Swimming in Oil

Imagine waking up every day to a view of the Indian Ocean, the beautiful translucent waves creeping gently to shore as if to protect the diverse and unique ecosystems beneath. As a Mauritian, the water is your livelihood: it is a place of work, for fishermen and activities; a place for food, to feed the country’s 1.29 million residents; and a place to explore and discover, as a biodiversity hotspot. Further to this, the alluring sea attracts over 4,600 high net worth individuals to Mauritius, as a place to relax and do business, which has made it the fastest-growing wealth market in Africa. Alongside these wealthy individuals, everyday tourism occurs which, between 2007 and 2017, made the total wealth held by Mauritius rise by 195%, in US terms. These reasons combined, make the country rely on the sea for the security of the economy.

However, on the 25th of July, this dependency was destroyed after a Japanese-owned ship ran aground offshore of Pointe d’Esny, in the south of Mauritius. About a week later, it began spilling oil near the biodiversity hotspot which left Mauritius devastated about the future of the coastal region. To make matters worse, the wind and water currents began to drift the oil towards the area that has vital marine ecosystems. The region is home to 1700 species including 800 types of fish, 17 kinds of marine mammals, and 2 species of turtle, according to the UN Convention of Biological Diversity. All of which will be affected due to the vast amount of oil in the region, if not directly, then indirectly through the food chain or the habitat. Around 25% of fish in the ocean depend on healthy coral reefs according to the National Oceanic and Atmospheric Administration of the US. However, the toxic hydrocarbons released from spilled oil will bleach the coral reefs and they will eventually die. This will have an impact across the food chain. Not only this but Mauritius, as an island, are already at risk due to climate change. By wetlands and coral reefs dying, the island is more at risk due to rising sea levels.

The carrier was believed to be carrying around 4,000 tonnes of fuel, whereby 1,200 tonnes of fuel is believed to have spilled into the lagoon. The type of fuel that the carrier was transporting was a new low-sulfur oil which is being introduced to reduce air pollution. This type of oil has never been spilled before so there have been no long-term studies on the impacts of the fuel on marine life. After news about the oil spread, the local and international community rushed to help the island control the matter. The island called on the international community in order to help them with the spill due to not having the facilities and knowledge to deal with the clear up of an oil spill. The first response was from the local French island, Reunion. They were able to erect ocean booms in order to contain the oil spill. In addition to this, the United Nations sent a team that involved experts in oil spills and crisis management. By working with the government, the UN has been able to coordinate clean-up efforts to quickly return the island back to reality. In as little as one weekend, 80km of make-shift oil booms were created out of cane trash- the leftover leaves and waste from sugar-cane processing- to contain the oil. This, in combination with empty bottles, aided them to float whilst anchors stopped them from drifting away.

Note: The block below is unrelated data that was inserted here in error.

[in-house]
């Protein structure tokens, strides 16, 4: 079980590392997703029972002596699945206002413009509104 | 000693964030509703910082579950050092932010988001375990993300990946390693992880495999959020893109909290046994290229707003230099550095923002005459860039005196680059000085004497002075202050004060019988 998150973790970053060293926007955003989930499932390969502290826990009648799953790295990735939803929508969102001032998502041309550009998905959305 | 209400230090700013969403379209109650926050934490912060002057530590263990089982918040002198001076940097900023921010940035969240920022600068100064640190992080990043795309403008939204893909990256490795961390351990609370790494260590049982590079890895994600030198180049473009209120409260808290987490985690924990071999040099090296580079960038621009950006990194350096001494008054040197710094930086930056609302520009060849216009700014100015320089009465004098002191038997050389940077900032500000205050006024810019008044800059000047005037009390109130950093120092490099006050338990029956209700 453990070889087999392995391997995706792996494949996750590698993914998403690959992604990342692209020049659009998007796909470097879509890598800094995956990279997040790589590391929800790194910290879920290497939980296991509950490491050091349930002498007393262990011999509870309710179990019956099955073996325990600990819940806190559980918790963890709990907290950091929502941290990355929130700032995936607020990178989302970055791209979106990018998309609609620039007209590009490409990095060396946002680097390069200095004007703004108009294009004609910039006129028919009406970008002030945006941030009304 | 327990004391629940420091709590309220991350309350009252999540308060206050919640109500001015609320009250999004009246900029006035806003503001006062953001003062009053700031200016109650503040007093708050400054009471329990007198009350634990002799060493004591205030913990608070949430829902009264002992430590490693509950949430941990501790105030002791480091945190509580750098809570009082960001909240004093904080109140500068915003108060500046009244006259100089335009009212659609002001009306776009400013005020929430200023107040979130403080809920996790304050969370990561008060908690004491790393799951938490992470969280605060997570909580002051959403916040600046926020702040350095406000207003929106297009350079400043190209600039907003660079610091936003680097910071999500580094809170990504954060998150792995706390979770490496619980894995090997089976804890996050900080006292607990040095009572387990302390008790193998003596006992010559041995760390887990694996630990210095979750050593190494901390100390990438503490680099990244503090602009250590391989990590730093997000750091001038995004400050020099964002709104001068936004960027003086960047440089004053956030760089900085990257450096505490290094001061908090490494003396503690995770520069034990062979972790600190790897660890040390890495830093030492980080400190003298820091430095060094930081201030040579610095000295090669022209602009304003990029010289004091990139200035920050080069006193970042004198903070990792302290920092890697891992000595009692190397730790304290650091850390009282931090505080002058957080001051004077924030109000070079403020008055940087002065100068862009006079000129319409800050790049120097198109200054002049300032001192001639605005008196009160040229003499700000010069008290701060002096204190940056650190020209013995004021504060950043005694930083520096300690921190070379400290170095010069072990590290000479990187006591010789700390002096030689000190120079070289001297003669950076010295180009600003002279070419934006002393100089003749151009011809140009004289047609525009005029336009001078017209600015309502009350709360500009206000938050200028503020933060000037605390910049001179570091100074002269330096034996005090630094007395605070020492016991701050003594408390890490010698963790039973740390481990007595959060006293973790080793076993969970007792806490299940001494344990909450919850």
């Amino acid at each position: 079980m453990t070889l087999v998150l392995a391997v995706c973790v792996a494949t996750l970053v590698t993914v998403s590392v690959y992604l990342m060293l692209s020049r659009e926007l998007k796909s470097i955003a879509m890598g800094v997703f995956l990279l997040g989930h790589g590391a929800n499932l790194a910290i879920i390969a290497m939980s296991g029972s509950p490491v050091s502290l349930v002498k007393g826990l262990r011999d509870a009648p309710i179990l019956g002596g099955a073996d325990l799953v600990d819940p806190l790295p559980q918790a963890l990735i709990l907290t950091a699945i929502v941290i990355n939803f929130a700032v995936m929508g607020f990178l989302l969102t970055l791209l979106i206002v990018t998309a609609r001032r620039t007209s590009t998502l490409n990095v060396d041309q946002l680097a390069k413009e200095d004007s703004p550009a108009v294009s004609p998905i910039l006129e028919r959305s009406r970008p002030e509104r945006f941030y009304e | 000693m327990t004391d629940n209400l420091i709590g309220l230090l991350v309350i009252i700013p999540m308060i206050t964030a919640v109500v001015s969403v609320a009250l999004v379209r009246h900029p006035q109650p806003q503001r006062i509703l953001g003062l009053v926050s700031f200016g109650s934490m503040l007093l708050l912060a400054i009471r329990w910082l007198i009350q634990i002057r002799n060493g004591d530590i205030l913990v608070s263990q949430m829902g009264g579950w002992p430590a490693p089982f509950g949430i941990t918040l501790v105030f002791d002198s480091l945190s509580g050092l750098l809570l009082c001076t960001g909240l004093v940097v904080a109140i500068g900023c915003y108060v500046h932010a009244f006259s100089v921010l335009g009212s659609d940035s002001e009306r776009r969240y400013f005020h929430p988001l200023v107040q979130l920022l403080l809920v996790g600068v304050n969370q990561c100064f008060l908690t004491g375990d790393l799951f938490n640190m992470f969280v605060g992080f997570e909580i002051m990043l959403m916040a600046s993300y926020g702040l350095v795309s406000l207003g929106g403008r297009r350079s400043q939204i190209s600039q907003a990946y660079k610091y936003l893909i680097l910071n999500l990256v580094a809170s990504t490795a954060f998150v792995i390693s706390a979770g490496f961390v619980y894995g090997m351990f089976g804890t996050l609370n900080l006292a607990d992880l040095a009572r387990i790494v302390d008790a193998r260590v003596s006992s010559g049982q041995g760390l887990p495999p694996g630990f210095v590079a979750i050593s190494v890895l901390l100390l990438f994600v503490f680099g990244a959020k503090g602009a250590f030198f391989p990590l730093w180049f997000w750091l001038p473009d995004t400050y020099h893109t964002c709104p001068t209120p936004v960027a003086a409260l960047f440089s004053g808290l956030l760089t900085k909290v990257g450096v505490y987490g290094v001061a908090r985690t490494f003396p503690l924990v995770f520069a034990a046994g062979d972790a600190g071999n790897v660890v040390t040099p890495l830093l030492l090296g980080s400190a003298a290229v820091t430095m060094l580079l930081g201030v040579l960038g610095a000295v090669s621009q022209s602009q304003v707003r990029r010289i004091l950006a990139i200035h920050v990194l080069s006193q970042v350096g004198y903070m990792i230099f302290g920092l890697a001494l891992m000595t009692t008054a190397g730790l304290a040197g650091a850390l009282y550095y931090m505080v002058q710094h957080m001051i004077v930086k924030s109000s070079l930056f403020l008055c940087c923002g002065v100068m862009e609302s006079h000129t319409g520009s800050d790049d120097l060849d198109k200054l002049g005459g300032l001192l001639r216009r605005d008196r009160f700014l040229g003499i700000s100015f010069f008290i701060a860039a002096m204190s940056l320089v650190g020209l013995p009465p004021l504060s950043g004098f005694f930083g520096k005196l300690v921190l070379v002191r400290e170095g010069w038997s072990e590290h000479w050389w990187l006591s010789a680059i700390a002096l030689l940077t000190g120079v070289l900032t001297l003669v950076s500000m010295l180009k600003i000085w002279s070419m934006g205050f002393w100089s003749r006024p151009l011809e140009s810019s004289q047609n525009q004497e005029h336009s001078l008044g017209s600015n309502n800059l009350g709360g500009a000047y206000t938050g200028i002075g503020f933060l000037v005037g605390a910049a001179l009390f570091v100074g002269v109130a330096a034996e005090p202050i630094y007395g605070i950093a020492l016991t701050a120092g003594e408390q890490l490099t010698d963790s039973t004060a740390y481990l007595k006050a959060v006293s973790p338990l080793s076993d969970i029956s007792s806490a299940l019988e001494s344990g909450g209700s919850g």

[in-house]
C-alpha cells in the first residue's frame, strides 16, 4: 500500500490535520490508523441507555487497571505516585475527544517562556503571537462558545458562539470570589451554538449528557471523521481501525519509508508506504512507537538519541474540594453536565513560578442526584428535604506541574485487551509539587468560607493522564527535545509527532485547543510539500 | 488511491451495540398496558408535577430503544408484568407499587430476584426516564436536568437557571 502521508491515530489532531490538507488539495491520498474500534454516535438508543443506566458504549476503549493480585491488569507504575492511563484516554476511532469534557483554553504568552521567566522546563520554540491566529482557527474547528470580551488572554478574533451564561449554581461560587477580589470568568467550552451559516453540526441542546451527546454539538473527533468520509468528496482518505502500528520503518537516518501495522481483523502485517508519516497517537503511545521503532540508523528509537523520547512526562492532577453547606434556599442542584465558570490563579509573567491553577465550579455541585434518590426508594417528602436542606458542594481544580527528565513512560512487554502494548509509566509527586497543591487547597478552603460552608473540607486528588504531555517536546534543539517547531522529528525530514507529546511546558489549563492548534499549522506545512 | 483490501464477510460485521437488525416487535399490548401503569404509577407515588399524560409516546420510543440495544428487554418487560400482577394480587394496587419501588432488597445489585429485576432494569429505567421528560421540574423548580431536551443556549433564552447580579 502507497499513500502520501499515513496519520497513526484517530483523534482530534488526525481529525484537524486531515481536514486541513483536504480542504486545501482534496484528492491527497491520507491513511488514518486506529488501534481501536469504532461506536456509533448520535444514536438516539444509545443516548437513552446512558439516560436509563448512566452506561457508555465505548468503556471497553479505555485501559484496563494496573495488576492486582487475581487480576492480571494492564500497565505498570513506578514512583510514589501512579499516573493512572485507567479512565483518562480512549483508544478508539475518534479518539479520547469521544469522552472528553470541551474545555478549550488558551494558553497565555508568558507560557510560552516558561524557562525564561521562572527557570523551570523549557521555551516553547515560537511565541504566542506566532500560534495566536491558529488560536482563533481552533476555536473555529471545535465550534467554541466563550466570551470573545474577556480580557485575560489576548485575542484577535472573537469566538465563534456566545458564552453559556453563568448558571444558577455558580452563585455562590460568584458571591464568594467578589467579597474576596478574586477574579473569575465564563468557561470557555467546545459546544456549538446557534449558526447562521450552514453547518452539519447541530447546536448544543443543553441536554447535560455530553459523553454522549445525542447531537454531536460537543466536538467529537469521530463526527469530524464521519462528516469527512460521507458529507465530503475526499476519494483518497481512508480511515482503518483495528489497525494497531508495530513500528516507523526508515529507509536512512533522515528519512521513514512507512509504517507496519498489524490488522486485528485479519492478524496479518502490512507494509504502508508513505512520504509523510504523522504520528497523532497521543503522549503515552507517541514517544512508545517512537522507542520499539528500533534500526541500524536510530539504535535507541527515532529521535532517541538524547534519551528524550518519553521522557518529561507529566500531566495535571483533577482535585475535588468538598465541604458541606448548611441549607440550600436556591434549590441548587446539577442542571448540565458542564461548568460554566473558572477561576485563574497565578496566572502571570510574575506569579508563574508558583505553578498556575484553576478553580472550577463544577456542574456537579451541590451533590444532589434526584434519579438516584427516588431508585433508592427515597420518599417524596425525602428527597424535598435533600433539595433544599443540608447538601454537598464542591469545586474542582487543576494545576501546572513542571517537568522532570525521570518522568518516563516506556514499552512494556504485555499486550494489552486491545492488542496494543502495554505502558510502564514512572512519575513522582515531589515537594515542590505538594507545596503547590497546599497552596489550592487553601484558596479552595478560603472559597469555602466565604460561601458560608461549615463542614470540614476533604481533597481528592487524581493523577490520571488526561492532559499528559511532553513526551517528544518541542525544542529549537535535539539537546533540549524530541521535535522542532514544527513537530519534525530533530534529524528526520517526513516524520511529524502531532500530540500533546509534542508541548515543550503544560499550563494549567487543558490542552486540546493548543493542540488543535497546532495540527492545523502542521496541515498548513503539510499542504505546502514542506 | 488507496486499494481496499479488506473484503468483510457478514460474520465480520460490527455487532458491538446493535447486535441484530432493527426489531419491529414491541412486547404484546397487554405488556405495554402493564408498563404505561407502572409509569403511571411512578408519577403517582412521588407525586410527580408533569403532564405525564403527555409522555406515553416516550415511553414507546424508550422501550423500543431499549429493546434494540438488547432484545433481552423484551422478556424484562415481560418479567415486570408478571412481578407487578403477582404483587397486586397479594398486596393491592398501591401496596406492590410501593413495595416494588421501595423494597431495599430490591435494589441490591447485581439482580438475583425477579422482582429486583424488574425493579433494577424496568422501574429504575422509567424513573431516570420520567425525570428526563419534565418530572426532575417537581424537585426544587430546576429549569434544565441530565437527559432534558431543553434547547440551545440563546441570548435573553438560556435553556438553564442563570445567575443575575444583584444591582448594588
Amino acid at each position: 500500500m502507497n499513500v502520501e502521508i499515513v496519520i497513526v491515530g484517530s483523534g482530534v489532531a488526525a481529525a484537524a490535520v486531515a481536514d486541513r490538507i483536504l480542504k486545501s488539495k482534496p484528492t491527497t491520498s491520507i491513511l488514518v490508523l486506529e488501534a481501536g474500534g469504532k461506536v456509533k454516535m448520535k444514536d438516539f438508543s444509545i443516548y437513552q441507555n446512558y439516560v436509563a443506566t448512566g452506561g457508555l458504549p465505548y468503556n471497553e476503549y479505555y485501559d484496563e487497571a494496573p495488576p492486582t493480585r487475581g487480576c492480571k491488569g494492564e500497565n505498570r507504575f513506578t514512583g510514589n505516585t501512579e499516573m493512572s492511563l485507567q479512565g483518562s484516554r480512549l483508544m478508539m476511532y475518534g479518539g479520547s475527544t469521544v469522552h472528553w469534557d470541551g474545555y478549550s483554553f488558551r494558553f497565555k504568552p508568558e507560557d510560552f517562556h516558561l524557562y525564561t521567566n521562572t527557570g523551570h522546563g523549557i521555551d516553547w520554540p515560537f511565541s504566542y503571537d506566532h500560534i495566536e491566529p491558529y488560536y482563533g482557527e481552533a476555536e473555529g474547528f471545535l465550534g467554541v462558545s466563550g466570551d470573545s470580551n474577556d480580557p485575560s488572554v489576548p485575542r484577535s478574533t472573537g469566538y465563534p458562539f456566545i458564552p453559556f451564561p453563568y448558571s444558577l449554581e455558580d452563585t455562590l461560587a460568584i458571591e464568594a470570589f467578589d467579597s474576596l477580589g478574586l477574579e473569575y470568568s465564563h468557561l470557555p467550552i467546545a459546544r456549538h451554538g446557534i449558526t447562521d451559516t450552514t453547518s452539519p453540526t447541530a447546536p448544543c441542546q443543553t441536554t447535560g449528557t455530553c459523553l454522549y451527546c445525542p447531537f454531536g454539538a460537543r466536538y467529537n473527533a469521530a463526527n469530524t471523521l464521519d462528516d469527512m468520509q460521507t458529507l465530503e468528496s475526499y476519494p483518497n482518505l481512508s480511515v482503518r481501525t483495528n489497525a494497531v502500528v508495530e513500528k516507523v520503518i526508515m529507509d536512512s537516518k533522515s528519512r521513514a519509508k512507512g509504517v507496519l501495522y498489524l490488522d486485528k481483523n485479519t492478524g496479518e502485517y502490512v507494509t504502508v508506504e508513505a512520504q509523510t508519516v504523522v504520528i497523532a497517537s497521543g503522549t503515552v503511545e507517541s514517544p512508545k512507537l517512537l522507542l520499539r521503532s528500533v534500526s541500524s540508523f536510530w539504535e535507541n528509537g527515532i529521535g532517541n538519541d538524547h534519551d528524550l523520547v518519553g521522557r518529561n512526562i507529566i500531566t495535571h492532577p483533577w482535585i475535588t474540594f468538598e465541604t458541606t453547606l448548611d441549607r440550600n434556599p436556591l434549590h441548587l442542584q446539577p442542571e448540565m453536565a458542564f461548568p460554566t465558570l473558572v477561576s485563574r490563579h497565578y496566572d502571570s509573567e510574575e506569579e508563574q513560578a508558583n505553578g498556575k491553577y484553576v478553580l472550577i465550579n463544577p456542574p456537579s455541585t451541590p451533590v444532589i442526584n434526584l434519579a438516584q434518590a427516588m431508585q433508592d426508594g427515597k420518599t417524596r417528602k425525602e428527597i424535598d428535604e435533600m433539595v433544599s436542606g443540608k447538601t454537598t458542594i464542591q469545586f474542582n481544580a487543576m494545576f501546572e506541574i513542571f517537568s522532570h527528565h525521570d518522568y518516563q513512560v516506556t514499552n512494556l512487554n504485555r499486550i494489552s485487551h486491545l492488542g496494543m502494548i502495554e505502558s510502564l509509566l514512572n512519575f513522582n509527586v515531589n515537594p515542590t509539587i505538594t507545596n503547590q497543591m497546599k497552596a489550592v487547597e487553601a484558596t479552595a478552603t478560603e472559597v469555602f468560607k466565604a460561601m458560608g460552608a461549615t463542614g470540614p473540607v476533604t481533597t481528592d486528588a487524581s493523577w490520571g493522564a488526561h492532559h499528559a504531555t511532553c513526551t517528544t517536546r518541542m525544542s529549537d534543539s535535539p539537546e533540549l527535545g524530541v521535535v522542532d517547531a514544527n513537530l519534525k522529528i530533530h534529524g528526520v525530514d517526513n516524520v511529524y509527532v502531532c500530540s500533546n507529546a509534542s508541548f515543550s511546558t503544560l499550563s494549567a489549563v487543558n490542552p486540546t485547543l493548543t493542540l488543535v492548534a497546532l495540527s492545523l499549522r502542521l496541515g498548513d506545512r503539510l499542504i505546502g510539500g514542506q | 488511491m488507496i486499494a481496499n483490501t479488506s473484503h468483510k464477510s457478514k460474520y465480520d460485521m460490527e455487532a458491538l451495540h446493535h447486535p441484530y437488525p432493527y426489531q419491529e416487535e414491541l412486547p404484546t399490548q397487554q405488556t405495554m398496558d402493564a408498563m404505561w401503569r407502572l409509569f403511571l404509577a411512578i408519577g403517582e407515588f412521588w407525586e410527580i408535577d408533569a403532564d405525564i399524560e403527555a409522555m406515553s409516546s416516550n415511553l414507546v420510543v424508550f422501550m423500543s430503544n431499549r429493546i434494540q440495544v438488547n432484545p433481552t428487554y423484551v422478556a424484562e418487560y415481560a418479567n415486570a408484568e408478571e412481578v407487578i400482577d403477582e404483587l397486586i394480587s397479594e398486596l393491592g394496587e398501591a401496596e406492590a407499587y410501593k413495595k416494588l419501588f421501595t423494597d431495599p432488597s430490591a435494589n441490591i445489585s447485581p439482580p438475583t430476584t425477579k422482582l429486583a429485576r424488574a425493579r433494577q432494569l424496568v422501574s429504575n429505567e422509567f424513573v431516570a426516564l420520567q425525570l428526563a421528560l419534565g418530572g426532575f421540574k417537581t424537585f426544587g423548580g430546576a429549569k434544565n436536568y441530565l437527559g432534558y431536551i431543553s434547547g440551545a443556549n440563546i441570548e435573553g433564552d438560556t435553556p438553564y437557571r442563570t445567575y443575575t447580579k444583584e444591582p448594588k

But what caused the ship to run aground? There are currently three main theories as to why the ship ran aground. The first theory is poor weather theory. This theory was suggested by Panama’s Maritime Authorities (where the Japanese-owned vessel was registered). They state that poor weather conditions caused the ship to go off route, which led to it running aground. However, when looking at satellite images around the time, no other ship or vessel was impacted or changed trajectory due to adverse weather at the time. In observing this, the theory of poor weather leading to the spill is not satisfactory. The second theory is to do with internet signals and suggests that the ship changed course slightly in order to get a stronger internet signal. Due to the current context of the coronavirus, crew members would have wanted to get in contact with their families to make sure that they are okay. However, this theory is also weak as in 2019, Mitsui OSK Lines confirmed that all vessels that operated in its fleet had access to free and unlimited internet. This would have meant that they would not have needed to change course for ‘stronger signals’. The final theory is the alcohol theory. It is said that there could have been a possible party onboard the ship when it ran aground. However, this theory is bad for the reputation of Mitsui OSK Lines whose CEO committed to a strict alcohol management program being enforced across all vessels. This was in response to a serious crash at a US Naval Base on the island of Guam in December 2018, by a Mitsui OSK Lines cruise ship. The transport company aimed to tackle alcohol abuse through rigorous training, mental health support, crew monitoring, and having breathalyzers on board.

All three theories as to why the ship ran aground have weakened considerably after further research has been conducted. Whilst a public investigation continues to go on about what happened on the ship, the international community continues to support the island and islanders as they attempt to clear up after the disaster. Reports suggest that the Japanese and Mauritian governments have entered into talks for the Japanese government to pay 3.6 billion Yen (equivalent to 34 million USD) to the Mauritian government in order to support local fisherfolk who have been impacted. Although money will not reverse the clock, it is of considerable aid to a community with an unknown future.

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